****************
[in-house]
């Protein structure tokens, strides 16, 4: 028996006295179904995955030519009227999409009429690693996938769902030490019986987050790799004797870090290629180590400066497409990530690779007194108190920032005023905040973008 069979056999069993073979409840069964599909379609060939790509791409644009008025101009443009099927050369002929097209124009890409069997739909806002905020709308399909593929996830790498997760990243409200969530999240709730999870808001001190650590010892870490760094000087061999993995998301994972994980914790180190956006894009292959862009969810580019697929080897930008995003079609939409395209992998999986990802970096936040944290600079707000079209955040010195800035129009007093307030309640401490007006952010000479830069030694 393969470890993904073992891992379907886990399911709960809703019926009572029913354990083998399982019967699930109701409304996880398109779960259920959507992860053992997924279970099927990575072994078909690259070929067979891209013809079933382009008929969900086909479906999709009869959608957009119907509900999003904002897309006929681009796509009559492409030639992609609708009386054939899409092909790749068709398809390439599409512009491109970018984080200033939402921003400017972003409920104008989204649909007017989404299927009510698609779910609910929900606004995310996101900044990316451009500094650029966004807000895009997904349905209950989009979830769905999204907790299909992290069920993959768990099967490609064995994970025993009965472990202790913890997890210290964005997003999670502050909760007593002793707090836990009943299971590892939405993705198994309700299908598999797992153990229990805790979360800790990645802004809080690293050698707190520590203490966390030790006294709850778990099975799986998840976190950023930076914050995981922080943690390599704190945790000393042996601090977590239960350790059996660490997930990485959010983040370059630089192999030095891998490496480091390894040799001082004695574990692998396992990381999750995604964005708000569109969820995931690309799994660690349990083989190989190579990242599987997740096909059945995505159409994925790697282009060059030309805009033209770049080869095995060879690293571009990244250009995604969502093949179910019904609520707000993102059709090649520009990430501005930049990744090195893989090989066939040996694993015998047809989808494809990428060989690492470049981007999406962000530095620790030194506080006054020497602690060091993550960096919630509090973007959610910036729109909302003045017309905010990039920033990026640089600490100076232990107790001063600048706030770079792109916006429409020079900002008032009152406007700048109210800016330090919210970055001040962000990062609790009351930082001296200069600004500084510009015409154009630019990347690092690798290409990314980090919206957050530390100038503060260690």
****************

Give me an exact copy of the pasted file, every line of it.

[in-house]
């Protein structure tokens, strides 16, 4: 028996006295179904995955030519009227999409009429690693996938769902030490019986987050790799004797870090290629180590400066497409990530690779007194108190920032005023905040973008 069979056999069993073979409840069964599909379609060939790509791409644009008025101009443009099927050369002929097209124009890409069997739909806002905020709308399909593929996830790498997760990243409200969530999240709730999870808001001190650590010892870490760094000087061999993995998301994972994980914790180190956006894009292959862009969810580019697929080897930008995003079609939409395209992998999986990802970096936040944290600079707000079209955040010195800035129009007093307030309640401490007006952010000479830069030694 393969470890993904073992891992379907886990399911709960809703019926009572029913354990083998399982019967699930109701409304996880398109779960259920959507992860053992997924279970099927990575072994078909690259070929067979891209013809079933382009008929969900086909479906999709009869959608957009119907509900999003904002897309006929681009796509009559492409030639992609609708009386054939899409092909790749068709398809390439599409512009491109970018984080200033939402921003400017972003409920104008989204649909007017989404299927009510698609779910609910929900606004995310996101900044990316451009500094650029966004807000895009997904349905209950989009979830769905999204907790299909992290069920993959768990099967490609064995994970025993009965472990202790913890997890210290964005997003999670502050909760007593002793707090836990009943299971590892939405993705198994309700299908598999797992153990229990805790979360800790990645802004809080690293050698707190520590203490966390030790006294709850778990099975799986998840976190950023930076914050995981922080943690390599704190945790000393042996601090977590239960350790059996660490997930990485959010983040370059630089192999030095891998490496480091390894040799001082004695574990692998396992990381999750995604964005708000569109969820995931690309799994660690349990083989190989190579990242599987997740096909059945995505159409994925790697282009060059030309805009033209770049080869095995060879690293571009990244250009995604969502093949179910019904609520707000993102059709090649520009990430501005930049990744090195893989090989066939040996694993015998047809989808494809990428060989690492470049981007999406962000530095620790030194506080006054020497602690060091993550960096919630509090973007959610910036729109909302003045017309905010990039920033990026640089600490100076232990107790001063600048706030770079792109916006429409020079900002008032009152406007700048109210800016330090919210970055001040962000990062609790009351930082001296200069600004500084510009015409154009630019990347690092690798290409990314980090919206957050530390100038503060260690």